Monday, November 04, 2013

Beaufort - First Impressions

[Kyle]We had basically the same six unwelcome wake up calls as the previous day. There would be a gust, the anchor alarm would go off, and then one of us would have to get up and see if we really were dragging. It’s hard to tell at night while squinting through rain-spattered windows if the various lights are changing position relative to one another, so it was always necessary to stay up a while and study the situation.

When we finally had finished a cumulative approximation of a full night’s sleep, we arose to find that the weather was just slightly better than forecast. The wind was less and it was hardly raining at all. We decided the time had come to finally go ashore.

Beaufort was surprising. Although most southbound boats passing through are on just another stop on their way to Florida or possibly the Bahamas, almost all of the boats headed offshore to the eastern Caribbean stop here as their last port in the U.S., having gone through the ICW in order to avoid the dangers of Cape Hatteras, which is very dangerous indeed. Because of this, I had expected Beaufort to be more of a nautical town. There was a free dinghy dock for transients, but so far we've found few obvious cruiser (or any boater) facilities (chandleries, sail lofts, etc). There are town docks, but this is just a friendly name for a pricey marina rather than providing general (anchored boat facilities), i.e. charging crazy prices for dockage on an overnight basis with showers and tantalizing WIFI for paying customers only.

{Maryanne: My biggest surprise regarding Beaufort is its size; I'd expected a much bigger town, but it is a small, and rather quaint, waterfront town with a beautiful rural feel to it (helped by the stunning sandy spits just across the creek).}

Instead, the town seems set up to cater to the many car tourists who stop in on their tours of the Outer Banks. The waterfront, which is most of the town, is very pretty and has the usual assortment of art galleries, bars and little stores selling nautically themed kitsch. You can’t buy rope here, but you can get a cheaply made Greek fisherman’s cap or a little wooden sailboat for your study that has “Beaufort, NC” on the sails.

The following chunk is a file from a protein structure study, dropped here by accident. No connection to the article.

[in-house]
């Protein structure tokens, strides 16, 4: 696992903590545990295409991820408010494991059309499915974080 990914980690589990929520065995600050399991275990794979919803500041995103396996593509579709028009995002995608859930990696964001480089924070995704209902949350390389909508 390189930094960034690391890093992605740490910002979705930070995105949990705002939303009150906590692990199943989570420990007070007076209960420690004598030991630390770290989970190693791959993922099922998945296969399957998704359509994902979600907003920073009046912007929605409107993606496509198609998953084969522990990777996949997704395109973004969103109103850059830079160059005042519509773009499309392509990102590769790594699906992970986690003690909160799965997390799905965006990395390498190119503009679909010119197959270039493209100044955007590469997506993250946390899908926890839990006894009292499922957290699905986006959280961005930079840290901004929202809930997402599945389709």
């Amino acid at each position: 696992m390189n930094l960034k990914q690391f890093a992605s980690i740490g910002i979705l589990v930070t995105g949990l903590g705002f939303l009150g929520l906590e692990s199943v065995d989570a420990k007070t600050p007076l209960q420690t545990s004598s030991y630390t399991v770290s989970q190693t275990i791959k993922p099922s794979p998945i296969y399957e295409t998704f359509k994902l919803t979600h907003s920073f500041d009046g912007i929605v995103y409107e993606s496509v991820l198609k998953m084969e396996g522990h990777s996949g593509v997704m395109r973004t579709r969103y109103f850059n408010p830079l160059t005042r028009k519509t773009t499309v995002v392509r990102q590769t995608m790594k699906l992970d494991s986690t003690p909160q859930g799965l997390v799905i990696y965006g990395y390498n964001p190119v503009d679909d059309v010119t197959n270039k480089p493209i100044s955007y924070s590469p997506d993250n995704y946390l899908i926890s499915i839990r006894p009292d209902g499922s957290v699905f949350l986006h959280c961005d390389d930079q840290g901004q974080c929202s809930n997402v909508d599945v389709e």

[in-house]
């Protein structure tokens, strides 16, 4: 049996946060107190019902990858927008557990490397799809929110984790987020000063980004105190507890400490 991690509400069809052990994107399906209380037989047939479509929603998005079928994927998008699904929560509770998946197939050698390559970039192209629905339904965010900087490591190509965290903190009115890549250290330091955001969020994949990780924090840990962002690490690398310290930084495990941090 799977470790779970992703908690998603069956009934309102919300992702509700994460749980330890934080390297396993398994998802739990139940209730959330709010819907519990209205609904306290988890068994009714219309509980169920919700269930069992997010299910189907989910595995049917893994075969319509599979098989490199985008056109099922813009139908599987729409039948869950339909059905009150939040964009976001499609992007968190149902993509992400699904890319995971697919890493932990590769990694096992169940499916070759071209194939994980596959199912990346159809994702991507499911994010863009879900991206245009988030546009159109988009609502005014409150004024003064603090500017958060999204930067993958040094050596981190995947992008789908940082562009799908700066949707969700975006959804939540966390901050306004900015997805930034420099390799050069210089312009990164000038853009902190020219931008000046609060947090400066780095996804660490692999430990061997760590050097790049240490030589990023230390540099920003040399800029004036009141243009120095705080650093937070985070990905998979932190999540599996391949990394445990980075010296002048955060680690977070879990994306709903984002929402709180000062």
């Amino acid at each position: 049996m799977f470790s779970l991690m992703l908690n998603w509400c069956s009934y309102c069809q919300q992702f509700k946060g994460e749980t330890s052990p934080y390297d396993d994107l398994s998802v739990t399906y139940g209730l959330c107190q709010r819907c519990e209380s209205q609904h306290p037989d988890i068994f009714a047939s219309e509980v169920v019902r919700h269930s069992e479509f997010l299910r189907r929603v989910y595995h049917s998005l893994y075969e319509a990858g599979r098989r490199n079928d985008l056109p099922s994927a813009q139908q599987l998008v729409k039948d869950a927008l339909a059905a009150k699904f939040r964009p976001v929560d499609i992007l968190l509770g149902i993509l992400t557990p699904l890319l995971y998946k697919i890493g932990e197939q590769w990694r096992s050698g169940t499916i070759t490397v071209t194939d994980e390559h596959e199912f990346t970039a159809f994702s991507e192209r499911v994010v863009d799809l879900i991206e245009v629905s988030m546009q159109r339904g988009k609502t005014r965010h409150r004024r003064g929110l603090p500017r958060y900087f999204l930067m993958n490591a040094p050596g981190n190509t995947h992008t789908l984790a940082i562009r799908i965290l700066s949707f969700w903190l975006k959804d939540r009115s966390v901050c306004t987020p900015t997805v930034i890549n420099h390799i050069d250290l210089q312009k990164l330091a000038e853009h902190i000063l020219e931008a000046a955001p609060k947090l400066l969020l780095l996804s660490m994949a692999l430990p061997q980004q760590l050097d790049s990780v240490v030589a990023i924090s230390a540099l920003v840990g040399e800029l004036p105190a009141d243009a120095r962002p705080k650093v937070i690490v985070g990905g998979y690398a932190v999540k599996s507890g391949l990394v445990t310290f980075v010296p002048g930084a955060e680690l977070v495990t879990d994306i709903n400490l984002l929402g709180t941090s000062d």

We thought there would be more to the town than we could see from the boat, so we were surprised to be finished seeing the entire business district in twenty minutes. We headed away from the waterfront hoping to find more, but found only houses, so we circled back to where we started.

We found a bar with upstairs seating on a deck overlooking Begonia and had a couple of drinks as well as an uninspiring plate of nachos that was only half a step above stadium grade. Oh, well. We were here for the atmosphere, not the food, and it was a great view.

We wandered around a bit more and found a couple more interesting looking pubs for another time. Passing the last, a place called Clawson’s, they sucked us in with a free tasting of local North Carolina IPA beers by Oskar Blues Brewery. Maryanne went to the table and was handed a tray of six varieties in four ounce sample cups. I was intending to walk away and share hers when the guy handed me my own tray. Well, fine!

I’m sorry to say this, but they were all pretty awful; I guess we are not really IPA fans. Maryanne found one she liked. I found a different variety to be tolerable in the four-ounce quantity. Had I ordered a full one from the bar out of curiosity, I would not have asked for a second round. The bar was nice, though, so I wouldn’t be surprised to find us in again having a different drink.

As a topper for the evening, we stopped at a local store just before closing time and picked up a pint of ice cream for dessert and took it back to the boat. It was just reaching the perfect level of softness when we broke out the spoons.

Stunning sunsets from anchor in Beaufort

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